By Brianne Twiddy
Herald Review Staff Writer
MECOSTA COUNTY — The Planned Parenthood location in Big Rapids is at risk of defunding following the debut of a version of a health care bill that would eliminate federal funding for the reproductive health centers.
The bill, debuted by the Senate on June 22, would block entities from providing people with Medicaid coverage from accessing care at the centers. Eight Michigan mayors have signed a letter against the proposal.
Big Rapids is one of 19 Planned Parenthood locations in Michigan that would be affected by the defunding.
“There aren’t many people, especially women, that can get the reproductive health care they need,” said Ruth Lednicer, Planned Parenthood director of communications. “A quarter of communities don’t have a OB/GYN, but have five veterinarians. People already often have to drive a distance to us, or they won’t get the health care they need.”
The Planned Parenthood of Big Rapids saw 1,058 patients in 2016, with 61 percent being between the ages 20 and 29, according to a Planned Parenthood Health Center Big Rapids document. Thirty-four percent of the patients paid with Medicaid.
“I ask elected officials to reach out and talk to the women and families in their communities,” Lednicer said. “Talk to constituents, especially those having a rough time financially and see what it means to them if they can’t go to a Planned Parenthood.”
The following Michigan mayors signed the letter: Christopher Taylor, of Ann Arbor; David Coulter, of Ferndale; Bobby J. Hopewell, of Kalamazoo; Virg Bernero of Lansing; Kurt R. Metzger, of Pleasant Ridge; Kenson J. Siver, of Southfield; Jim Carruthers, of Traverse City; and Amanda Maria Edmonds, of Ypsilanti.
Planned Parenthood provides reproductive health care to approximately 60,000 Michigan residents, with 30 percent being Medicaid patients that make up its total operating budget. If a Medicaid patient receives care from a Planned Parenthood health center, Planned Parenthood of Michigan will submit a claim to Medicaid for the care provided and will be reimbursed, Lednicer said.
If a Medicaid patient receives care from a Planned Parenthood, the center will submit a claim to Medicaid for the care provided and will be reimbursed, she said.
Planned Parenthood of Michigan doesn’t receive federal funding for abortion services Under the Hyde Amendment attached to annual funding bills, no federal money is allowed to pay for abortion services unless needed to preserve the life of the mother or in instances of rape or incest.
“As much as defunding would affect us, we still won’t go away,” Lednicer said. “We’ll just be here in a smaller way. It’ll just really affect the health and well-being of our patients.”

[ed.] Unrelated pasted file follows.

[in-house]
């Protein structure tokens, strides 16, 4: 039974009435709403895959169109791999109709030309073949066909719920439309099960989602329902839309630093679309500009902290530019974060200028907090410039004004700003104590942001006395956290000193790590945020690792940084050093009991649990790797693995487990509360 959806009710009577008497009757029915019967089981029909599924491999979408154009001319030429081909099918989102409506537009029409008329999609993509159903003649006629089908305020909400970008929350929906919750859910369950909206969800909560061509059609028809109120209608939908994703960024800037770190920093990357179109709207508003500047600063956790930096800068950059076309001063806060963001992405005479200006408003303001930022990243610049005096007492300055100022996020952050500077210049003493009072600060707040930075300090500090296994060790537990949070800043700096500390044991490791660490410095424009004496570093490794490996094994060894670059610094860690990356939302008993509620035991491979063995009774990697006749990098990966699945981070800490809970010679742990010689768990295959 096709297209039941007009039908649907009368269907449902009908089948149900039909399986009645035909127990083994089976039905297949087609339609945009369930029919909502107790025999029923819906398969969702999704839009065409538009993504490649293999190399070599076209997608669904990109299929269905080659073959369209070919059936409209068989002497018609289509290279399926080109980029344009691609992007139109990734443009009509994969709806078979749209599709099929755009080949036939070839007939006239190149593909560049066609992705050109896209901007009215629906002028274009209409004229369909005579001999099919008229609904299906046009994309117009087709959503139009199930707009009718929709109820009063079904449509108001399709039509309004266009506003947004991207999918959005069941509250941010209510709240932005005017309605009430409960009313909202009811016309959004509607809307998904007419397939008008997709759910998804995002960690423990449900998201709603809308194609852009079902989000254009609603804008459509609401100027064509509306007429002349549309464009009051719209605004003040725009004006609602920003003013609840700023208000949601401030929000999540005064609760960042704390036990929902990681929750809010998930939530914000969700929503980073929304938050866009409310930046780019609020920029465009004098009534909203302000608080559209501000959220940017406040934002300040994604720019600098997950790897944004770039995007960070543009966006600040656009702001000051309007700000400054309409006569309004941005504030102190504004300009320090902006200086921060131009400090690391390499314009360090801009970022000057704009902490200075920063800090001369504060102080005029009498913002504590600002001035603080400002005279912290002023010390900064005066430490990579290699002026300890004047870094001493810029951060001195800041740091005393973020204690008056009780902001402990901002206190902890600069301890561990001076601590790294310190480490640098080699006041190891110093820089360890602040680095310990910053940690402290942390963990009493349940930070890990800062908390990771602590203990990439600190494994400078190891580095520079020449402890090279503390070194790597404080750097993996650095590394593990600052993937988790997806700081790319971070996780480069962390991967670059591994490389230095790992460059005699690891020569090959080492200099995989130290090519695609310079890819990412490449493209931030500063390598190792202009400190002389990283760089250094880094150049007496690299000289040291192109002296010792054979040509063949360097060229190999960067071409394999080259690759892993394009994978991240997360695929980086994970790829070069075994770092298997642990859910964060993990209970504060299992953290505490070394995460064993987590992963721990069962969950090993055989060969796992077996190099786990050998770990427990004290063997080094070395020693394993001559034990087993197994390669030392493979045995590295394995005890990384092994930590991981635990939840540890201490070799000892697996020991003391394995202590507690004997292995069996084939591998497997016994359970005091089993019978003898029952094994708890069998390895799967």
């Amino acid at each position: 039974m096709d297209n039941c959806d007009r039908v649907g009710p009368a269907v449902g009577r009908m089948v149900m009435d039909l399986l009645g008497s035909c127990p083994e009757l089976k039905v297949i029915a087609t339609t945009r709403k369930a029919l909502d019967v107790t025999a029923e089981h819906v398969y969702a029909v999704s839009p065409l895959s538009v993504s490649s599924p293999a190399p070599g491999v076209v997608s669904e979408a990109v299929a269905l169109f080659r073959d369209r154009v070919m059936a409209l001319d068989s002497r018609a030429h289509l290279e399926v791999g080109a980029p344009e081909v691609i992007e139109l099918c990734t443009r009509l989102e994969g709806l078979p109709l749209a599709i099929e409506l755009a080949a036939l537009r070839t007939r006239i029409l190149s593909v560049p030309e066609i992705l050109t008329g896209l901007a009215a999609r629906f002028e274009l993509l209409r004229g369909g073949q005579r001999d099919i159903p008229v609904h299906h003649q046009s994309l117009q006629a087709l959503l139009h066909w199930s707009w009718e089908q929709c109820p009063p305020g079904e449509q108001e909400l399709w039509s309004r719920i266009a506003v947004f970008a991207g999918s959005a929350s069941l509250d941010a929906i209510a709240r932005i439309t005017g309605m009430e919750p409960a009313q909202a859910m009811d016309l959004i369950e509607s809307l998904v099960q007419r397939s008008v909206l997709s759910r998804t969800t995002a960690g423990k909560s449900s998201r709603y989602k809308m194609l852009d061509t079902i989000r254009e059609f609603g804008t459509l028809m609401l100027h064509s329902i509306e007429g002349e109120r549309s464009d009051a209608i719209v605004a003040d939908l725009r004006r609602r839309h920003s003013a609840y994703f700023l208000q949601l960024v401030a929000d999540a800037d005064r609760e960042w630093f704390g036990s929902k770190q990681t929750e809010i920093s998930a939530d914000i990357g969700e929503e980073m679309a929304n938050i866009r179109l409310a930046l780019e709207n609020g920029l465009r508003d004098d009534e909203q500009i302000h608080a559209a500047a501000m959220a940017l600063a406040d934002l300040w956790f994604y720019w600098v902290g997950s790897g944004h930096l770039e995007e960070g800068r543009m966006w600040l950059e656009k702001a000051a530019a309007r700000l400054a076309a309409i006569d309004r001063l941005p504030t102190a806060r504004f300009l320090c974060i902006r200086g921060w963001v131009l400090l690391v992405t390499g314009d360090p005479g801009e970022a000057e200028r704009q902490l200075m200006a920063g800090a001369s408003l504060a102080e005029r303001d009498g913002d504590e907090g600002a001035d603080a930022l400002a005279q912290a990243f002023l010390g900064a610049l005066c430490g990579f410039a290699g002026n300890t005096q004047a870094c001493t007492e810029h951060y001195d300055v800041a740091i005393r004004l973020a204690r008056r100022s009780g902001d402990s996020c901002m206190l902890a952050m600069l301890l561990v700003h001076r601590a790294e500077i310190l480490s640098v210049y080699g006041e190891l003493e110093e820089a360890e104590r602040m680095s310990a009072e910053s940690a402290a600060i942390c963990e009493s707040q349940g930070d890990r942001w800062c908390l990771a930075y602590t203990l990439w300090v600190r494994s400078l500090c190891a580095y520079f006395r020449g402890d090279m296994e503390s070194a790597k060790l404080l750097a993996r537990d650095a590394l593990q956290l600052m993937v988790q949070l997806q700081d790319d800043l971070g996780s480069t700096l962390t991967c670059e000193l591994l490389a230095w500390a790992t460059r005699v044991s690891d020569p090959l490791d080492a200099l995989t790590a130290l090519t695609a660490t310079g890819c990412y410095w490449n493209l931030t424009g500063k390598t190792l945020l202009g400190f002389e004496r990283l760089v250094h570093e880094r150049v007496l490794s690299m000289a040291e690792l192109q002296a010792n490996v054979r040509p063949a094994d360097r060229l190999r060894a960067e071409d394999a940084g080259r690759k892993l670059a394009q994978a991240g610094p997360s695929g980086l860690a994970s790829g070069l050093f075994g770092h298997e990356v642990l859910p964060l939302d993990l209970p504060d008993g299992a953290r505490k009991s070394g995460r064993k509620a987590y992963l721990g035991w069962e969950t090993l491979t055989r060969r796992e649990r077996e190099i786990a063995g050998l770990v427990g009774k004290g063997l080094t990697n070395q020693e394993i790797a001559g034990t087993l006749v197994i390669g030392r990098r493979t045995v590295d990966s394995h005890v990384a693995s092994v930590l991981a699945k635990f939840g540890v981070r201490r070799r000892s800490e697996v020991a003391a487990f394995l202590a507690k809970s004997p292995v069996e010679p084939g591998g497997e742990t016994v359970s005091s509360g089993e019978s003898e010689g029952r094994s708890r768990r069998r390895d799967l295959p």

Other services include breast exams, low-cost birth control, pregnancy testing, sexually transmitted infection testing and treatment, HIV testing and cancer screening.
Patients are primarily people in their 20s and 30s. A majority are female, but 8 percent of patients are male, she said. Common procedures for men are STI testing, vasectomies and any other sexual reproduction health issues.
There aren’t enough providers that focus on reproductive health services, Lednicer said.
Providers are already stretched and there’s not enough bandwidth for other Medicaid providers to absorb the thousands of Planned Parenthood patients “who would be forced to find other health care providers,” she said.
“We focus on reproductive health care. It’s what we do. We have a wide variety of birth control and IUDs - we know what works best for each person and our clinicians are experienced in how to insert IUDs and implants,” Lednicer said. “If you go to a general health care provider, they simply aren’t able to be as well stocked, well-versed or have as wide of a variety of choices.”
Planned Parenthood was founded with the mission of ensuring every woman has access to health care no matter their economic situation, Lednicer said.
She quoted President Richard Nixon from his 1969 letter to Congress: “It is my view that no American woman should be denied access to family planning assistance because of her economic condition.”
“This is so important because we have seen us come so far, and tell women to reach for the stars, but then we say this is where we can’t have equal control of our lives,” Lednicer said. “It’s saying you can’t have control when to get pregnant, which greatly affects woman’s life, and that frustrates me.”